Polio and Acute Flaccid Paralysis

In post one of this series on polio, a term was introduced: “Acute Flaccid Paralysis”. [1]

Acute Flaccid Paralysis is a term which applies to the exact clinical symptoms you would expect to see from poliovirus infection, but which are not necessarily caused by polioviruses. Paralytic polio is actually considered a sub-category in the broad umbrella of acute flaccid paralysis. See pages 300-312 [1] for a chart and summary of many other causes of AFP, a few of which are: Guillaine-Barre syndrome, Cytomegalovirus polyradiculomyelopathy, Acute transverse myelitis, Lyme borreliosis, nonpolio enterovirus and Toxic myopathies.

For many years the medical profession assumed that when they saw paralysis with a particular cluster of symptoms, it was poliomyelitis. The 1954 Francis Trials of the Salk vaccine [2] triggered a reconsideration of this assumption, and a major change in the diagnostic criteria.

How were polio cases counted in 1954?

In 1954 most health departments worked with the WHO definition:

“…Signs and symptoms of nonparalytic poliomyelitis with the addition of partial or complete paralysis of one or more muscle groups, detected on two examinations at least 24 hours apart.” [3, p. 88]

How were polio cases counted in 1955?

In 1955 the criteria were changed to conform more closely to the definition used in the 1954 field trials: residual paralysis was determined 10 to 20 days after onset of illness and again 50 to 70 days after onset. [3, p. 88]

Thus, simply by changes in diagnostic criteria, the number of paralytic cases was predetermined to decrease in 1955-1957, whether or not any vaccine was used. At the same time, the number of nonparalytic cases was bound to increase because any case of poliomyelitis-like disease which could not be classified as paralytic poliomyelitis according to the new criteria was classified as nonparalytic poliomyelitis. Many of these cases, although reported as such, were not non-paralytic poliomyelitis. [3, p. 88] (emphasis added)

It was after the SALK vaccine was introduced, when fully vaccinated people continued to get “polio”, that doctors started looking a lot more carefully at the viruses in individuals. Many viruses were found to cause paralysis, for example coxsackie B, enterovirus 71, etc. Read more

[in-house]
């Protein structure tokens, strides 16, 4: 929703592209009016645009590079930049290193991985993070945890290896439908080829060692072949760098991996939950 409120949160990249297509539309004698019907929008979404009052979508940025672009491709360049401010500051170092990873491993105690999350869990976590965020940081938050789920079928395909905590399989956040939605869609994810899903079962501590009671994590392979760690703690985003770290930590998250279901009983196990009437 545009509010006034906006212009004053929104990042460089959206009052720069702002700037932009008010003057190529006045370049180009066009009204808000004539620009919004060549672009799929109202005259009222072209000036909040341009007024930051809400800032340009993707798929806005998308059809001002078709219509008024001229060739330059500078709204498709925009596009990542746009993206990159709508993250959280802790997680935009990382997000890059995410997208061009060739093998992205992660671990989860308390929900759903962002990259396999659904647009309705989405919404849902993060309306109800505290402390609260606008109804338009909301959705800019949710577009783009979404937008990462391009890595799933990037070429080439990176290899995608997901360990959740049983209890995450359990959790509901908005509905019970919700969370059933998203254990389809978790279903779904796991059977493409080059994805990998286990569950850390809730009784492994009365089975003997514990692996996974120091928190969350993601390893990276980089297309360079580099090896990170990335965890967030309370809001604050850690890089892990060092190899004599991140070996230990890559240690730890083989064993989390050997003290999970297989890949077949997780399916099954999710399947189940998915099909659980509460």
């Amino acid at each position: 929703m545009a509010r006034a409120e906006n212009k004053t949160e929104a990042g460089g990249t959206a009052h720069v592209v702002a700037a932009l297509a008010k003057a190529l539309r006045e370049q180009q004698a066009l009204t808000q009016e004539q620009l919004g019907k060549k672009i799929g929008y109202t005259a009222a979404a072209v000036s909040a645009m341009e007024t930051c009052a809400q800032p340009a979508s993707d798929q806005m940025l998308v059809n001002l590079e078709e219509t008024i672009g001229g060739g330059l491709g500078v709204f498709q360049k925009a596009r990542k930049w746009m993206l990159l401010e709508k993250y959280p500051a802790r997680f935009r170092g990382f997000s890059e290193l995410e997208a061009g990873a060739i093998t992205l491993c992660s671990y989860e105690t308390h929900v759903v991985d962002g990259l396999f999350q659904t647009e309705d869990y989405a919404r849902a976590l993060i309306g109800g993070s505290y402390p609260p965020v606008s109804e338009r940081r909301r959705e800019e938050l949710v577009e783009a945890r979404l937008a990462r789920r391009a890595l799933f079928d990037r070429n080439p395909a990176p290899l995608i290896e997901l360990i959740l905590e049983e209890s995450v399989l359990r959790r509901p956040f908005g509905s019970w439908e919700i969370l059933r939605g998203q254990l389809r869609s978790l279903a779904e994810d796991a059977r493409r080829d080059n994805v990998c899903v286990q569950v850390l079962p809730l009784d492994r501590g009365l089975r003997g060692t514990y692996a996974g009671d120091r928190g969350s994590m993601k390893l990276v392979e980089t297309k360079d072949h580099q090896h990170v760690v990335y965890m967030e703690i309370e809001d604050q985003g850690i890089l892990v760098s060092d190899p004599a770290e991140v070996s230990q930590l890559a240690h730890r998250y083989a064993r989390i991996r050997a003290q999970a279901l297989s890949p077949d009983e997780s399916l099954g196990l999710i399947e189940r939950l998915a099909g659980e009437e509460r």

Polio 2010

Poliovirus

Over the next few weeks, Inside Vaccines will be taking a closer look at Poliomyelitis infections, exploring aspects of the history of poliomyelitis; describing environmental factors that increase the incidence of paralytic polio; considering the history and efficacy of the vaccines used against polio; and finally, exploring the campaign to eradicate polio.
First, let’s look at some basic information.

When most people think of poliomyelitis, they think of children who had lameness and leg deformities, with their legs in braces, or lying in iron lungs (old-style breathing machines, or ventilators) because they couldn’t breathe. Most people link all paralysis and lameness solely to a group of viruses called POLIOMYELITIS. The World Health Organization describes polio:

Polio is a highly infectious disease caused by a virus. It invades the nervous system, and can cause total paralysis in a matter of hours. The virus enters the body through the mouth and multiplies in the intestine. Initial symptoms are fever, fatigue, headache, vomiting, stiffness in the neck and pain in the limbs. One in 200 infections leads to irreversible paralysis (usually in the legs). Among those paralysed, 5% to 10% die when their breathing muscles become immobilized. [1]

Now for a more accurate picture of exactly what “poliomyelitis” is.

The poliomyelitis viruses fall within a class of viruses called “human enteroviruses” [2]. Polioviruses belong to the viral family Picornaviridae [3]. There are three types: 1 Brunhilde; 2 Lansing; and 3 Leon.   Amongst these types there are hundreds of different strains. Type 1 is considered the most serious virus, followed by type 2.

Technically, a person can “get” poliomyelitis 3 times, since the types do not give cross protection to each other, but in practice, having clinical polio three times is very rare.

How is poliomyelitis virus transmitted?

Poliomyelitis is transmitted by person-to-person spread through fecal-oral and oral-oral routes, or occasionally by a common vehicle (e.g., water, milk). [4]

What happens when people are exposed to polioviruses?

When non-immune persons are exposed to wild poliovirus, inapparent infection is the most frequent outcome (72 percent). [4]

Most people won’t even be aware that they were sick. Read more

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